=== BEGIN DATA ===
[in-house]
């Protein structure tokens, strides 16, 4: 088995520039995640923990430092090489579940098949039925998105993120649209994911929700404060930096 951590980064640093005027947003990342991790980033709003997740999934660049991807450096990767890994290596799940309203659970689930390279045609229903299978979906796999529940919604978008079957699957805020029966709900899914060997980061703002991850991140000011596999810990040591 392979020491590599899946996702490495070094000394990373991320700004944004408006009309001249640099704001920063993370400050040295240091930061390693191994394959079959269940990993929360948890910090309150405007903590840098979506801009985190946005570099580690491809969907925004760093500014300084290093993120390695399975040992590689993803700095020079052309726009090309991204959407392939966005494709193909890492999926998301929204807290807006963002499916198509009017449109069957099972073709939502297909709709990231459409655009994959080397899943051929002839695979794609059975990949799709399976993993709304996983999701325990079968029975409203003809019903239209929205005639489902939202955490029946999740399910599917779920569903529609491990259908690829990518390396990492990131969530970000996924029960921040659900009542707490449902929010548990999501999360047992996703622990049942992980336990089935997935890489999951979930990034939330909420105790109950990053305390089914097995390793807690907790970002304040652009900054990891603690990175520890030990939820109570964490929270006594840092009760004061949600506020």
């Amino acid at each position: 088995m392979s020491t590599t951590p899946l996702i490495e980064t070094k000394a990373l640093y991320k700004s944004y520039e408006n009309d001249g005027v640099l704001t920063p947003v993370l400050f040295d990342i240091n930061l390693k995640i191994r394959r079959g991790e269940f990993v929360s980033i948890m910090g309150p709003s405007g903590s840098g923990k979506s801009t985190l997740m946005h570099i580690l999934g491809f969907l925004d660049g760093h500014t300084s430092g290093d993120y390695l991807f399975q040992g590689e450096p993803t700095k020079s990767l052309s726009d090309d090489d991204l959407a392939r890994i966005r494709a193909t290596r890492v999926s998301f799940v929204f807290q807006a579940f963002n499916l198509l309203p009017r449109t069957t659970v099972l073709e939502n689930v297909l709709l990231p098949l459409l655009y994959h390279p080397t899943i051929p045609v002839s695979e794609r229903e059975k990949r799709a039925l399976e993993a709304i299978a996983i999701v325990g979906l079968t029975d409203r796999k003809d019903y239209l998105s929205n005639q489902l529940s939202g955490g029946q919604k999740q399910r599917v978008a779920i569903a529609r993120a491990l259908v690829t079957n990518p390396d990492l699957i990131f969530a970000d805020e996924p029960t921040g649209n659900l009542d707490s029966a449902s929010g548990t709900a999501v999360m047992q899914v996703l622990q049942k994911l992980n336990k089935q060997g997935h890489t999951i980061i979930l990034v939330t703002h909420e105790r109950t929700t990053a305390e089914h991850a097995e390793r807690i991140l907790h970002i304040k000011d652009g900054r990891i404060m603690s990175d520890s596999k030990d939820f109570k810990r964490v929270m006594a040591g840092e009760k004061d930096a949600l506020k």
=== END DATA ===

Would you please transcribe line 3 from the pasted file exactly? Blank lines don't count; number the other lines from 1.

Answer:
């Amino acid at each position: 088995m392979s020491t590599t951590p899946l996702i490495e980064t070094k000394a990373l640093y991320k700004s944004y520039e408006n009309d001249g005027v640099l704001t920063p947003v993370l400050f040295d990342i240091n930061l390693k995640i191994r394959r079959g991790e269940f990993v929360s980033i948890m910090g309150p709003s405007g903590s840098g923990k979506s801009t985190l997740m946005h570099i580690l999934g491809f969907l925004d660049g760093h500014t300084s430092g290093d993120y390695l991807f399975q040992g590689e450096p993803t700095k020079s990767l052309s726009d090309d090489d991204l959407a392939r890994i966005r494709a193909t290596r890492v999926s998301f799940v929204f807290q807006a579940f963002n499916l198509l309203p009017r449109t069957t659970v099972l073709e939502n689930v297909l709709l990231p098949l459409l655009y994959h390279p080397t899943i051929p045609v002839s695979e794609r229903e059975k990949r799709a039925l399976e993993a709304i299978a996983i999701v325990g979906l079968t029975d409203r796999k003809d019903y239209l998105s929205n005639q489902l529940s939202g955490g029946q919604k999740q399910r599917v978008a779920i569903a529609r993120a491990l259908v690829t079957n990518p390396d990492l699957i990131f969530a970000d805020e996924p029960t921040g649209n659900l009542d707490s029966a449902s929010g548990t709900a999501v999360m047992q899914v996703l622990q049942k994911l992980n336990k089935q060997g997935h890489t999951i980061i979930l990034v939330t703002h909420e105790r109950t929700t990053a305390e089914h991850a097995e390793r807690i991140l907790h970002i304040k000011d652009g900054r990891i404060m603690s990175d520890s596999k030990d939820f109570k810990r964490v929270m006594a040591g840092e009760k004061d930096a949600l506020k």